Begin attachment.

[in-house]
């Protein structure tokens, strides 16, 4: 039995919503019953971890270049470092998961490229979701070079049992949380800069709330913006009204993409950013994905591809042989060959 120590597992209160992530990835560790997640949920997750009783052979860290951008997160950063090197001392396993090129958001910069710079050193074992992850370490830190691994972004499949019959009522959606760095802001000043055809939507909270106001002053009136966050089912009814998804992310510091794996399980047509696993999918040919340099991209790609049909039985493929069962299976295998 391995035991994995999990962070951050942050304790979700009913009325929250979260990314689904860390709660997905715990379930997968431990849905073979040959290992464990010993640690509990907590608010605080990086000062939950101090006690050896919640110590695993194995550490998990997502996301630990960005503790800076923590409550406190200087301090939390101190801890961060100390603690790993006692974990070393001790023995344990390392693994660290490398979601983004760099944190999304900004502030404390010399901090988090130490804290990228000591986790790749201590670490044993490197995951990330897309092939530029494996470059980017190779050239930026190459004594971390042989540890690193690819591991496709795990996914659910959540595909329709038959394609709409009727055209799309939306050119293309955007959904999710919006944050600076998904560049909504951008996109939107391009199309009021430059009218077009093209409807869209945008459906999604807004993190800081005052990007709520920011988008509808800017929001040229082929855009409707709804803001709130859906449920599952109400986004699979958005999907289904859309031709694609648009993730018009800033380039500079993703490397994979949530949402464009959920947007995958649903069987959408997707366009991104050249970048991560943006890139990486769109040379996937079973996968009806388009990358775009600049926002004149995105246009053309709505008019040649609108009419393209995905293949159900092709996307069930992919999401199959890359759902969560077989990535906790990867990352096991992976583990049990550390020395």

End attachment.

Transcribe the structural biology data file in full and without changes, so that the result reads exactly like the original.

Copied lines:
[in-house]
């Protein structure tokens, strides 16, 4: 039995919503019953971890270049470092998961490229979701070079049992949380800069709330913006009204993409950013994905591809042989060959 120590597992209160992530990835560790997640949920997750009783052979860290951008997160950063090197001392396993090129958001910069710079050193074992992850370490830190691994972004499949019959009522959606760095802001000043055809939507909270106001002053009136966050089912009814998804992310510091794996399980047509696993999918040919340099991209790609049909039985493929069962299976295998 391995035991994995999990962070951050942050304790979700009913009325929250979260990314689904860390709660997905715990379930997968431990849905073979040959290992464990010993640690509990907590608010605080990086000062939950101090006690050896919640110590695993194995550490998990997502996301630990960005503790800076923590409550406190200087301090939390101190801890961060100390603690790993006692974990070393001790023995344990390392693994660290490398979601983004760099944190999304900004502030404390010399901090988090130490804290990228000591986790790749201590670490044993490197995951990330897309092939530029494996470059980017190779050239930026190459004594971390042989540890690193690819591991496709795990996914659910959540595909329709038959394609709409009727055209799309939306050119293309955007959904999710919006944050600076998904560049909504951008996109939107391009199309009021430059009218077009093209409807869209945008459906999604807004993190800081005052990007709520920011988008509808800017929001040229082929855009409707709804803001709130859906449920599952109400986004699979958005999907289904859309031709694609648009993730018009800033380039500079993703490397994979949530949402464009959920947007995958649903069987959408997707366009991104050249970048991560943006890139990486769109040379996937079973996968009806388009990358775009600049926002004149995105246009053309709505008019040649609108009419393209995905293949159900092709996307069930992919999401199959890359759902969560077989990535906790990867990352096991992976583990049990550390020395």